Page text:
Thanks for commenting.

  4. thanks. I was trying to decode a SILK bit stream from wireshark. Thought the 56 bytes come from including the 14 byte Ethernet headers and the 2 byte silk payload length and wanted to confirm.
    for some reason, when I look at the RTP packet in the wireshark that contains a SILK frame, the 2 byte frame length (that comes right after the 12 byte RTP header) do not correspond to the length of the frame. I see bigger values in the 2 bytes. Also, the stream doesn't have the "#!SILK_V3" magic number which I added on top of your code to create and write it the first time we open the output file.

    1. Hi mntr0609, you were right in reporting this. There were indeed 2 additional bytes that were not needed. I fixed it now, and tested again successfully with 3rd party traces. Cheers.

  5. > "when I look at the RTP packet in the wireshark that contains a SILK frame, the 2 byte frame length (that comes right after the 12 byte RTP header) do not correspond to the length of the frame. I see bigger values in the 2 bytes."

    Can you give an example of the length returned by wireshark, the lenght written in the .bit file and the actual length of the audio block?

    This is what I saw for example in one case ("wireshark length" -> "subtracting 56" -> "written in the .bit"):
    88 -> 32 -> 20 00
    93 -> 37 -> 25 00
    93 -> 37 -> 25 00
    96 -> 40 -> 28 00

    And yes, I added manually the magic number at the beginning of the file before starting adding the audio blocks. I'll add that to my code, together with a few improvements.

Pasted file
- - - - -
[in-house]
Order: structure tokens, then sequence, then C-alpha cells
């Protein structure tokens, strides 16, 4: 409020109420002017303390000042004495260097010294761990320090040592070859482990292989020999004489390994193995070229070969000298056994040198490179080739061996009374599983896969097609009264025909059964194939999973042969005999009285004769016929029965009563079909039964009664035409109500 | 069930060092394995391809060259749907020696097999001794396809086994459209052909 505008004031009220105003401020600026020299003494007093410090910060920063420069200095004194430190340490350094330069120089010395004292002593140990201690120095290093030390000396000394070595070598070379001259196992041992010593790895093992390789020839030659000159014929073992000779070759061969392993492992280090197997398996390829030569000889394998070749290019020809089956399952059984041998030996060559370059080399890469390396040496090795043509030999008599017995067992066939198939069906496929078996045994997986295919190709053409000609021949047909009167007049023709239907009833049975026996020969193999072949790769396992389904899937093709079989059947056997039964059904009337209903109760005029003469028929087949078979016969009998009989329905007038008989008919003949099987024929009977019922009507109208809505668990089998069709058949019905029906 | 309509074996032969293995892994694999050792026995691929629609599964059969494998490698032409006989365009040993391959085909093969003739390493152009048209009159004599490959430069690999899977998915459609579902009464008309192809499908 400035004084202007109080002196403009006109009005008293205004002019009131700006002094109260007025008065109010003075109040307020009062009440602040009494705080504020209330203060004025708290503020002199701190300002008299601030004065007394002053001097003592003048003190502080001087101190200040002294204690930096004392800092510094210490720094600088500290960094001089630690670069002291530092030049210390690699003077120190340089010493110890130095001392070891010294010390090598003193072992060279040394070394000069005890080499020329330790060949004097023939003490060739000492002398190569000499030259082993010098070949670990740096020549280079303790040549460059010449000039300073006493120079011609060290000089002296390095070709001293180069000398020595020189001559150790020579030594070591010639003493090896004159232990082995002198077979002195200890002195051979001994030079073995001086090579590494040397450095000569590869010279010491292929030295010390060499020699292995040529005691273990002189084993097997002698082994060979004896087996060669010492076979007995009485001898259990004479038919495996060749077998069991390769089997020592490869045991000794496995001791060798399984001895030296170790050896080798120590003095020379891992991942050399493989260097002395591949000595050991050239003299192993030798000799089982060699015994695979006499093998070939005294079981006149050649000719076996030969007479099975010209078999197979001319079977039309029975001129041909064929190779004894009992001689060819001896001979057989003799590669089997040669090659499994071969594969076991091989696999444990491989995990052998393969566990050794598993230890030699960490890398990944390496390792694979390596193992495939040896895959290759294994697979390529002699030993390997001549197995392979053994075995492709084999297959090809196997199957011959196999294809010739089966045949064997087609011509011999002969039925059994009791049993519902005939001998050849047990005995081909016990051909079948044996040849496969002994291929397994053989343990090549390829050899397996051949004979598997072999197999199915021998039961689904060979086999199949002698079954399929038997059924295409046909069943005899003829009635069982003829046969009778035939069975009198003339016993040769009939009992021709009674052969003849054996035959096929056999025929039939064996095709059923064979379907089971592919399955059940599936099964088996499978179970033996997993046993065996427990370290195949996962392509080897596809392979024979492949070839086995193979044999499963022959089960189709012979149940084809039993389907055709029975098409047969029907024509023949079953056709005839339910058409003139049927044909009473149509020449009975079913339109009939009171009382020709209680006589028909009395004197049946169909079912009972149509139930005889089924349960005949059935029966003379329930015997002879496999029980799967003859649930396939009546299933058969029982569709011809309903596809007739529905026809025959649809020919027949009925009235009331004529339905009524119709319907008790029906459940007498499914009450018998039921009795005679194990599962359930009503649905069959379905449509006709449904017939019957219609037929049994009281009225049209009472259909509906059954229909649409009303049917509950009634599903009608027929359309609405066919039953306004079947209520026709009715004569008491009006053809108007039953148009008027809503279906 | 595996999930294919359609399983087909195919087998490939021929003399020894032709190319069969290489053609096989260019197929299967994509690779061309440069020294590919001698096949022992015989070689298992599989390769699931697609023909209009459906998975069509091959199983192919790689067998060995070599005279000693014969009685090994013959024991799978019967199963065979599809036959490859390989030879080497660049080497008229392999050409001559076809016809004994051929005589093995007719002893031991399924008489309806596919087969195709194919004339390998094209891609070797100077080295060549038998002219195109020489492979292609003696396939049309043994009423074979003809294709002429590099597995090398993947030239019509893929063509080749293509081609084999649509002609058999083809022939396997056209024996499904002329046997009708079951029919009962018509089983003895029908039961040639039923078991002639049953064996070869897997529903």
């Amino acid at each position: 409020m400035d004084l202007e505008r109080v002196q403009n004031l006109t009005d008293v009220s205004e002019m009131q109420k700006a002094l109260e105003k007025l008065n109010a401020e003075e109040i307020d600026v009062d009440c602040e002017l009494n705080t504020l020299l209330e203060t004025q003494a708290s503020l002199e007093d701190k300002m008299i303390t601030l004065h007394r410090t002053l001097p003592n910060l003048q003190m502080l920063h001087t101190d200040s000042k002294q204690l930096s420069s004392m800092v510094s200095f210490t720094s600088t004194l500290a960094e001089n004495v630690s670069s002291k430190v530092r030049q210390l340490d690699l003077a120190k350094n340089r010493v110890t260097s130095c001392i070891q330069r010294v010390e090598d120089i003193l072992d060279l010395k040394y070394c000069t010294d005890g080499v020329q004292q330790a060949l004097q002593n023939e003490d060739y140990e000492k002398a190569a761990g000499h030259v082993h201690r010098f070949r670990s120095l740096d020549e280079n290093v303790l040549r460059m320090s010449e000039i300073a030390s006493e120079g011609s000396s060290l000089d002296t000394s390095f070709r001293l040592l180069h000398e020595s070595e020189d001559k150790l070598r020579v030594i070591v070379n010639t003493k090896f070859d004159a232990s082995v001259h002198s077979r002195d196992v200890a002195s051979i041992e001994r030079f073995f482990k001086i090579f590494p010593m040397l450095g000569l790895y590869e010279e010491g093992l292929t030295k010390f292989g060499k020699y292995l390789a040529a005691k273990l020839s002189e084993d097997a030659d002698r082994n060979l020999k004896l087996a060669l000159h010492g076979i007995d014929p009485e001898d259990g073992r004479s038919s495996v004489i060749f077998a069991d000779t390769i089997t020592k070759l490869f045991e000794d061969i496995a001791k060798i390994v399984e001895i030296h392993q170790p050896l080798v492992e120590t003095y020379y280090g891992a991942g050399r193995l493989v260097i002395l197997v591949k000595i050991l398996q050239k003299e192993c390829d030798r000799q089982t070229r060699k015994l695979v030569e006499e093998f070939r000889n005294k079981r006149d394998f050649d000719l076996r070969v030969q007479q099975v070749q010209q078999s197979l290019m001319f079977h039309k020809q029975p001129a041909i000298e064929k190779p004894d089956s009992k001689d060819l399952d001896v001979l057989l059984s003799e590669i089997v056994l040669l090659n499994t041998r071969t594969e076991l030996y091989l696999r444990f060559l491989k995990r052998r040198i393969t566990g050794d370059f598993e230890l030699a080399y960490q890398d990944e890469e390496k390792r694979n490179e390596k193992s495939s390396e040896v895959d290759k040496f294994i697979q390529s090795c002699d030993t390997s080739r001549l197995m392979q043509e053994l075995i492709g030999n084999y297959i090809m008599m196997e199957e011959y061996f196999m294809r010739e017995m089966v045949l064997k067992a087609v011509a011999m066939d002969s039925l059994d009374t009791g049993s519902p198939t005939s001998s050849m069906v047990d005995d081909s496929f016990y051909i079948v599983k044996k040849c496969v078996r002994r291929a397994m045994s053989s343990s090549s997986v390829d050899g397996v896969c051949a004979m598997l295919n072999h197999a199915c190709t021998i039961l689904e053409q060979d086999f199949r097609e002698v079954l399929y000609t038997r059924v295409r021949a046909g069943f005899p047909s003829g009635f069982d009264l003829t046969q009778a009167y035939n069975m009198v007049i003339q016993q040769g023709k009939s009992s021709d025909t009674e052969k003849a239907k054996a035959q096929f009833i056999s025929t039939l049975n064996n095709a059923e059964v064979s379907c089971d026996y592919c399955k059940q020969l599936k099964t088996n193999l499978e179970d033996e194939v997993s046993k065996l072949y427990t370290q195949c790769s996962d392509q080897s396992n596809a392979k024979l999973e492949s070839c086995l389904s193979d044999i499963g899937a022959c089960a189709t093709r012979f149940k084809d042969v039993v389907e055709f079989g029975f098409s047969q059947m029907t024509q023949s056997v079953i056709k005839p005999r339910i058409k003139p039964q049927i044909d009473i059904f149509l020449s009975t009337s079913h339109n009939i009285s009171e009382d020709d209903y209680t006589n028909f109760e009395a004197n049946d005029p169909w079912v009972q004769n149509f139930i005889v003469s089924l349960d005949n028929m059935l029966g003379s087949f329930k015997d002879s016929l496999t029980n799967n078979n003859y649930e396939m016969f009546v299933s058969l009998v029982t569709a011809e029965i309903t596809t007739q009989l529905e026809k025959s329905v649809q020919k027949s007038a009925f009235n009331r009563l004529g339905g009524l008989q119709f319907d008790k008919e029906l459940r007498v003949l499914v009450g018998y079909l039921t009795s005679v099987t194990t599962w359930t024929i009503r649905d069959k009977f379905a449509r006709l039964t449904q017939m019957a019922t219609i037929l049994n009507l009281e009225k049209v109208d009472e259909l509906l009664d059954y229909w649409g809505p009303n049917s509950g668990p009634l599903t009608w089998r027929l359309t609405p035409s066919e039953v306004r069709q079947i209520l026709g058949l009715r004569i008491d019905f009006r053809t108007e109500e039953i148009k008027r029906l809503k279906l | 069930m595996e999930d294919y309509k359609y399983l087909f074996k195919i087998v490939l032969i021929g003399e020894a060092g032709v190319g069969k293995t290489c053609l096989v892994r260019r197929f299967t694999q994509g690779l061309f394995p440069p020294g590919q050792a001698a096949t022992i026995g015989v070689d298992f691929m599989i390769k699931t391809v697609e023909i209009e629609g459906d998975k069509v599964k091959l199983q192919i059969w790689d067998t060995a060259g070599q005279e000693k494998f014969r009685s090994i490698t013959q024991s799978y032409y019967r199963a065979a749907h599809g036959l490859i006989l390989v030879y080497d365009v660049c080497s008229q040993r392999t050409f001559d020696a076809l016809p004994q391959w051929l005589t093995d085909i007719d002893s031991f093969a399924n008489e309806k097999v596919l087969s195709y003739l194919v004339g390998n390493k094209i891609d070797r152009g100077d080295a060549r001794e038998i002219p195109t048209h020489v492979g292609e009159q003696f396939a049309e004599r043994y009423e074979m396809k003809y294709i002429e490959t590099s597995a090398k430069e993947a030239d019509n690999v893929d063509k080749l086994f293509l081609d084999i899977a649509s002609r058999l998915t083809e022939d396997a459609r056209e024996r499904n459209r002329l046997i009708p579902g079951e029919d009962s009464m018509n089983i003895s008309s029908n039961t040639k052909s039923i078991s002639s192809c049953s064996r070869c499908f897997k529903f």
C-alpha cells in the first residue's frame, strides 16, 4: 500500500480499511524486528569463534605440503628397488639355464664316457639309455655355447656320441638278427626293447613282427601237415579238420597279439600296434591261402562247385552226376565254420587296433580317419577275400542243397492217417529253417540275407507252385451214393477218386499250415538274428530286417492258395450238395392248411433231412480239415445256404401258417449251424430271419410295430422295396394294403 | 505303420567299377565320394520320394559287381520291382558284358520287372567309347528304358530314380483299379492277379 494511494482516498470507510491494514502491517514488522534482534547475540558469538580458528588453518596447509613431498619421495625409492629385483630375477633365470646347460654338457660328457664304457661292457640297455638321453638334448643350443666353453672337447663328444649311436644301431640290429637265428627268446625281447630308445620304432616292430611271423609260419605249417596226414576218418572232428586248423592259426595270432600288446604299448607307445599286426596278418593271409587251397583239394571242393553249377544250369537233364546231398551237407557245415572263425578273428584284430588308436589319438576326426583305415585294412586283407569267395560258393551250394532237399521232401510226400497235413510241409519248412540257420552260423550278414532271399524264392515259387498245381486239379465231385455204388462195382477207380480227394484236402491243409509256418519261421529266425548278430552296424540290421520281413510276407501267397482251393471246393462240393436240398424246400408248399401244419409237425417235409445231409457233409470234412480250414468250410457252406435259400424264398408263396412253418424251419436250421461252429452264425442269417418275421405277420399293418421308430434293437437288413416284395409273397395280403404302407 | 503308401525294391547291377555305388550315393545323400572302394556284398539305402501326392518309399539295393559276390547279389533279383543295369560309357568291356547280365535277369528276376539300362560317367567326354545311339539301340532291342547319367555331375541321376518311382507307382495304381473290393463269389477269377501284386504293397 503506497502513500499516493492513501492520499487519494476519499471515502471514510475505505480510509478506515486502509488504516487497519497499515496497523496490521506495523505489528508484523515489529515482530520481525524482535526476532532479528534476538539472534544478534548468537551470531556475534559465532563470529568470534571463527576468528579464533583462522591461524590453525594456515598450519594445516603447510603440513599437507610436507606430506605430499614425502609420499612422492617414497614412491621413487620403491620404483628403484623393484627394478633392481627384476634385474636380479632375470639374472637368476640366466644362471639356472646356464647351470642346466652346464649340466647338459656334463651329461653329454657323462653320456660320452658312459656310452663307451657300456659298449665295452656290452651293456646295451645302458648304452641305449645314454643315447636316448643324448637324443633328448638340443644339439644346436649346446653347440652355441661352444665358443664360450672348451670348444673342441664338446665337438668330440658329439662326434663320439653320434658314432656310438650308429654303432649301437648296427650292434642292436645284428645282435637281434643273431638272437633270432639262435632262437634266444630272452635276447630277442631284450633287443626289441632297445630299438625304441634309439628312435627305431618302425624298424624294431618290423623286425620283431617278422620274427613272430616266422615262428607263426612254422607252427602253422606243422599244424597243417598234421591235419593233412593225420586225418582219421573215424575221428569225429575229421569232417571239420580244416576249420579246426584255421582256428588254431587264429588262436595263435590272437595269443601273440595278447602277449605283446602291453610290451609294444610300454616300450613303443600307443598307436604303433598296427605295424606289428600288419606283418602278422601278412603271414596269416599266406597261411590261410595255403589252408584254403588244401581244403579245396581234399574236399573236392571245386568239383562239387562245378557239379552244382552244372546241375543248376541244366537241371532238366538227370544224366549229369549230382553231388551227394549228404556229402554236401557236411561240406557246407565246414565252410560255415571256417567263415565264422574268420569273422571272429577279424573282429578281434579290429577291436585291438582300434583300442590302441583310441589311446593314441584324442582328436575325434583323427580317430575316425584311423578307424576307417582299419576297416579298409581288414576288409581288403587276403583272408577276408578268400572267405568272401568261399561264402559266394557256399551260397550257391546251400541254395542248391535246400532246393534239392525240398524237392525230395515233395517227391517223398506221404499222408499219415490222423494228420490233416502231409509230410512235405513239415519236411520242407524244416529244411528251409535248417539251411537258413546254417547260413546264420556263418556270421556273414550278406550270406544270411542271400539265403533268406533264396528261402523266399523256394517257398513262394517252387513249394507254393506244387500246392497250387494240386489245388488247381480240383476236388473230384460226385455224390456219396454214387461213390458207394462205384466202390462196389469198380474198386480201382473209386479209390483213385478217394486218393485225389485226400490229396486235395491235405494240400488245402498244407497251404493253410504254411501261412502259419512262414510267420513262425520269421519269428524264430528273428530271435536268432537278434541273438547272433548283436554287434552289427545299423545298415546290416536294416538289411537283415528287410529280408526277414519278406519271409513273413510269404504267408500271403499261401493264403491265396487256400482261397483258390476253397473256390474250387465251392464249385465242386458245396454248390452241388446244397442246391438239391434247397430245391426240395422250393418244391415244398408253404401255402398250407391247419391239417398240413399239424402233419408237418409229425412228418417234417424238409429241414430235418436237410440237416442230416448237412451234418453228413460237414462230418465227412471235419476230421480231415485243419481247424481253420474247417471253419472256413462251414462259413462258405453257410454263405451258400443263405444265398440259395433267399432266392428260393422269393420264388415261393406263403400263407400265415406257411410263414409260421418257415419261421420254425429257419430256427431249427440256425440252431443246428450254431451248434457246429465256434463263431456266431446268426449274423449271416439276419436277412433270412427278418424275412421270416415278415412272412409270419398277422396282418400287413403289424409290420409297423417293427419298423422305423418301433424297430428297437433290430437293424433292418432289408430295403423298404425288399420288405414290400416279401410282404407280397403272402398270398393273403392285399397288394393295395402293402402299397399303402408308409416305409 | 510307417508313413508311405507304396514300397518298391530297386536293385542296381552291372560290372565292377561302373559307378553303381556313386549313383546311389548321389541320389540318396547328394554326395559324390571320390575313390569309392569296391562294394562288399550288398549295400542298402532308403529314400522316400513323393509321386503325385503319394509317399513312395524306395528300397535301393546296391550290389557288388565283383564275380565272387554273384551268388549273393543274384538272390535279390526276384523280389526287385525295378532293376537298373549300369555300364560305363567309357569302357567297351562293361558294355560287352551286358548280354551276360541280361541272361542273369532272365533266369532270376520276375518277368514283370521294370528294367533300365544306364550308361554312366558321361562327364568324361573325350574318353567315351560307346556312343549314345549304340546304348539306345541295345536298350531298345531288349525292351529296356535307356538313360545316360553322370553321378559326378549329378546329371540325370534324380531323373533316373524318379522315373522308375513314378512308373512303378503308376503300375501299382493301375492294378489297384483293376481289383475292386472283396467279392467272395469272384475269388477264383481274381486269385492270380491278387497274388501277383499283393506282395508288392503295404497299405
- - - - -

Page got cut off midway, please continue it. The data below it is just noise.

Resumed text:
6. I've pushed a new version of silk_rtp_to_bitstream on github.

  7. Thanks for your code!
    Can someone please send me a SILK wireshark trace? I tried to decode my own wireshark trace but the result was noise so i suspect that something is wrong with mt trace (maybe the packets are encoded..)
    Thanks in advance.

  8. Hi Giacomo Vacca,

    I am also working on the similar problem. I tried with your code. I got pcap file using wireshark but dont have luck.
    I tried again with my own code to get silk stream payloads like:
    #!SILK_V3 + 1st payloadLenth(2bytes)+ 1st Payload + 2st payloadLenth+ 2nd Payload + ....

    but still I am getting noise I unable to play. Please help me I can share the file. Please drop me a mail: battula97@gmail.com


  9. This comment has been removed by the author.

  10. i am trying to get audio from skype for busine call,i have packets captured from wireshark , i followed your blog and all the brains i have , but i get noise , no voice , i think skype for business is not using Silk encoding ,but in MS documentation it says its using Silk

  11. I have found a mistake in the original version (full header len was 56, but the correct value is 54). Please check out latest https://github.com/giavac/silk_rtp_to_bitstream and try again. Cheers.

    1. Thanks Giacomo, its working fine with your updated code. Its really interesting working with silk codec. Thanks for your support and blog & knowledge sharing :)

      -Venkat B

  12. I wrote a summary here: http://www.giacomovacca.com/2017/01/voip-calls-encoded-with-silk-from-rtp.html